The response to the increasing difficulties of publishing history articles in major management journals and an attempt to rekindle interest in research on the history of management and management thought was the creation of a dedicated journal in the mid-1990s. According to Regina Greenwood (2015), discussions to set up such a publication had started in rhe late 1980s among members of the Management History Division ar the AoM. It took a while for these efforts to come to fruition. Eventually MCB University Press, renamed Emerald Publishing in 2001, accepted to launch what was to be called the Journal of Management History (JMH), with its first issue appearing in 1995 (Greenwood 2015). The new journal was greeted with enthusiasm and optimism, as it purportedly promised to provide a new avenue for championing the cause of management history (see, e.g. Carson and Carson 1998). Yet worries did not cease. Concerns continued to be voiced about the unwelcome reception by leading US journals (e.g. van Fleet 2008) and, perhaps even more strongly, the limited space that was allowed for teaching management history in US business schools (Bedeian 2004; Van Fleet and Wren 2005; Smith 2007).

Initially, it appeared that the initiative would be rather short-lived, as JMH ceased publication in 2000, becoming “incorporated” into Management Decision, another journal of the same publisher. However, JMH did regain a separate identity in 2006, again under the auspices of the Emerald Group and has since continued publication, officially recognized as being affiliated with the AoM’s Management History Division (Jain and Sullivan 2015). A study on the initial five years of the journal (1995-1999) concluded that it provided a base for discussions on rhe “history of management concepts and practices” so that the development of particular research areas in management could be appreciated and used for further advancement of the field (Hardy, Gibson and Buckley 2015: 417). The “new” JMH from 2006 was envisioned as standing on the same footing, perpetuating the approaches and traditions that had developed mainly within the academic context in the US after World War II (see earlier). In his inaugural editorial of the resurrected journal, Lamond (2006: 6), for example, saw the task of JMH and its authors as responding to the “need to examine more closely the historical development of management concepts and practices, with a view to how they inform the present and ‘shape what we are and what we do’ ”.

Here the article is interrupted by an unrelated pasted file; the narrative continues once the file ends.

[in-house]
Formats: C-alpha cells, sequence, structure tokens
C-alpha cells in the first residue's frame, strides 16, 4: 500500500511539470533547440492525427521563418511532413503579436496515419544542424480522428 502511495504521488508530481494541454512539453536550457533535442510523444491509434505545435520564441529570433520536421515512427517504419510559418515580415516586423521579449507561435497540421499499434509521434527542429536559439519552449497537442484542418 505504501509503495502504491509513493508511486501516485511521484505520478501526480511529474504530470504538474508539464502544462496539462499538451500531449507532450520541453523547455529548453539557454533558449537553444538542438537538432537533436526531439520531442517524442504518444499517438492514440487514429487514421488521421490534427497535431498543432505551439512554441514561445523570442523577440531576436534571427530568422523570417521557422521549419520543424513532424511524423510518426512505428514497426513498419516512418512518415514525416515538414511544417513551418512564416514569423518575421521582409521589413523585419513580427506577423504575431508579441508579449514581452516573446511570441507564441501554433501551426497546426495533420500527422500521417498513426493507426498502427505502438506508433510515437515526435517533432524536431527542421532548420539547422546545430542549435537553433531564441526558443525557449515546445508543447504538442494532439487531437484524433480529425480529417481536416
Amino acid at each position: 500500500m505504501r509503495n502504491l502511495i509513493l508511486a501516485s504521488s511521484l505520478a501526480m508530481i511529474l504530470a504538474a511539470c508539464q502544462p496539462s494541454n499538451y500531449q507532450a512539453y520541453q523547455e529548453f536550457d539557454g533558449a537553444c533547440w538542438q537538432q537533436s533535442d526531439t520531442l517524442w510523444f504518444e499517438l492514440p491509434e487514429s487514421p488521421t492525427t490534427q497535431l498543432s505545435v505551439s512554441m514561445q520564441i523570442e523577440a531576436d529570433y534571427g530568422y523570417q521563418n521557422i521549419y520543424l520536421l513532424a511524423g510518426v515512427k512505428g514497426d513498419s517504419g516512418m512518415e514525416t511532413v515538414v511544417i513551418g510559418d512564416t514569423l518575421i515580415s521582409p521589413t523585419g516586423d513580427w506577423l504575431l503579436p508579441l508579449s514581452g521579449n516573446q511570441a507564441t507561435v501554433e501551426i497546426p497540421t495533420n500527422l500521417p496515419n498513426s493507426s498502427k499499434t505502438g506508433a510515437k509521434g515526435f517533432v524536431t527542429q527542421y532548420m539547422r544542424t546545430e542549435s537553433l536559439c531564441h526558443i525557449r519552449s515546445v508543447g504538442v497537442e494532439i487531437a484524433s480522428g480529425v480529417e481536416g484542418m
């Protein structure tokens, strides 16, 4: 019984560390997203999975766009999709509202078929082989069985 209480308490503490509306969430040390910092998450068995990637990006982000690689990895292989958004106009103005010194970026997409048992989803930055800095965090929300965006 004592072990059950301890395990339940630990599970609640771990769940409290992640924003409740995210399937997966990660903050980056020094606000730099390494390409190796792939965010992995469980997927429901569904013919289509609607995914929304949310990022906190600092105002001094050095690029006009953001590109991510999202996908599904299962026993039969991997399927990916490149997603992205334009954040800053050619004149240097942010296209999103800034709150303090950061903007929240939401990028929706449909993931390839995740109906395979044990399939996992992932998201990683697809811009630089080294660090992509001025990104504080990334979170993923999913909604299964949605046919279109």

Like in the short-lived first period of publication, some of the articles that appeared in JMH after 2006 were geared toward tracing the historical development of management concepts or topics, especially more topical ones such as quality management, entrepreneurship, social responsibility and corporate governance. Yet the predominant focus continued to be on historical figures, particularly Taylor, Fayol, Follett and Barnard, and lately, similar to patterns identified later for edited collections, also on the more recent US contributors and “gurus” (e.g. Peter Drucker, W. Edwards Deming, Alfred D. Chandler Jr., Herbert Simon and Douglas McGregor). The reviews on JMH (Crocitto 2015; Hardy et al. 2015; Jain and Sullivan 2015) indicate that in the first five years of the journal around 50 percent and then up to 2009 about 40 percent of the articles were about individuals. Thus, what ultimately surprises most is that management historians, despite the obvious marginalization, and even existential threat they faced within the broader community of management academics in rhe US, did not revisit and revise their research priorities. Instead, they continued along the well-trodden “orthodox” lines of inquiry.